The Pantagraph

Public pension reforms move in right direction

Tuesday, March 30, 2010

Do the public pension reforms recently approved by the General Assembly go far enough? No.
Will these pension reforms do anything to solve the state’s current financial problems? Not really.
Were the reforms worth enacting, despite the answers to the questions above? You bet.
The state has to start somewhere. And, while the changes enacted for new hires fall short of what’s needed and don’t solve immediate problems, they are a start. At least lawmakers are no longer immobilized on square one.
If similar changes had been enacted 10 or even five years ago, we would be better off today.
The Commission on Government Forecasting and Accountability estimates that the changes would save the state about $119 billion over the next 35 years.
The changes would apply to lawmakers and judges, too — but not those currently in office.
Besides helping to bring future pensions more in line with private sector retirement benefits, passage of Senate Bill 1946 demonstrates that it is possible to get bipartisan agreement on pension changes.
In the House, 60 Democrats and 32 Republicans voted for the bill. In the Senate, 32 Democrats and 16 Republicans voted in favor.
It is important for Gov. Pat Quinn to sign the bill quickly and not cave in to pressure from unions, who oppose a two-tiered pension plan.
Then, it is important to enact more reforms, such as moving to defined contribution/401(k)-style plans that are more common in the private sector, rather than a defined benefit pension plan. But first, let’s take stock of what SB 1946 does.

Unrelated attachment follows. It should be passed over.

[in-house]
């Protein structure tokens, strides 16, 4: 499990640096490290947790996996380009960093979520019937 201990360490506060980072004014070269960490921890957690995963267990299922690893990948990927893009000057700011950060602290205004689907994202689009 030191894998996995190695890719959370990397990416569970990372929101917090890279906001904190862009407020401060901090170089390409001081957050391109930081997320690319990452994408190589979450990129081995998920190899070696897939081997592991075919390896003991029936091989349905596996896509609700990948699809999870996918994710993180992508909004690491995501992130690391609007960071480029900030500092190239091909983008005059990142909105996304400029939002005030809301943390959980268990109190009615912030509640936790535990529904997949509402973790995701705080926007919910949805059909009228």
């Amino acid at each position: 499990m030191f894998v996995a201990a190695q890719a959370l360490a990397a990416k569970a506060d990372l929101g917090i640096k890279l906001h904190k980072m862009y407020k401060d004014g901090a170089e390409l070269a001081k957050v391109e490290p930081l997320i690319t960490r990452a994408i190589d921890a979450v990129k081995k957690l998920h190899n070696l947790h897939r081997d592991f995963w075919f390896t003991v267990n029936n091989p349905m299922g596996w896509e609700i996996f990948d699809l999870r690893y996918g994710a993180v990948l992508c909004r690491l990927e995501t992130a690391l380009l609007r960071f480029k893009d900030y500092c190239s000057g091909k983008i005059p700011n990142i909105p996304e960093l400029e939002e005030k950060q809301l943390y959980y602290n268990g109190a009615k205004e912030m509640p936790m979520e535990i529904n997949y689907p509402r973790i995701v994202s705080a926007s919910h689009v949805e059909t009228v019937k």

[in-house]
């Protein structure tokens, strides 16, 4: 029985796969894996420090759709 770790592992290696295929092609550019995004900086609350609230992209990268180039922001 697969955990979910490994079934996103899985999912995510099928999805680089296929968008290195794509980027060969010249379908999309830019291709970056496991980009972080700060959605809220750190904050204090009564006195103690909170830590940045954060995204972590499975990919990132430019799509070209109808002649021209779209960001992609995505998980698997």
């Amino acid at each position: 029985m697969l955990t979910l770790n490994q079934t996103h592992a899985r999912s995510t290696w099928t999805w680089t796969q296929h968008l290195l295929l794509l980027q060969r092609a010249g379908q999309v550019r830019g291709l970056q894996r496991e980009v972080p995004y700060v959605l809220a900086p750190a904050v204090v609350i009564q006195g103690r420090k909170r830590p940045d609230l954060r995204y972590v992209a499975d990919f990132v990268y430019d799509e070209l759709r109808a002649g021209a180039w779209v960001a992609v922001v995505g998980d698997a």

It increases the age for retirement with full benefits to 67. It caps the level on which pension benefits are based at $106,800, which will reduce pension benefits to public employees in the highest-paying posts. And it prohibits public employees from collecting a pension from one government while also collecting a salary from another.
Unfortunately, the legislation also allows the Chicago school system to take a break from teacher pension payments — a provision that triggered “no” votes from some lawmakers, such as Rep. Dan Brady, R-Bloomington.
However, the overall benefits of this bill outweigh its shortcomings.
Although state Rep. Bill Mitchell, R-Forsyth, joined Dan Brady in voting against the plan, state Sen. Bill Brady, R-Bloomington, and state Reps. Shane Cultra, R-Onarga, and Keith Sommer, R-Morton, voted for it. State Sen. Dan Rutherford, R-Chenoa, did not vote on the measure, but said he would have voted “yes” if he had been there when the vote took place.
Illinois still has the largest unfunded public pension liability among the states — an estimated $77 billion to $90 billion. But at least it’s moving in the right direction — if Quinn signs the bill and if it isn’t used as an excuse to fall further behind.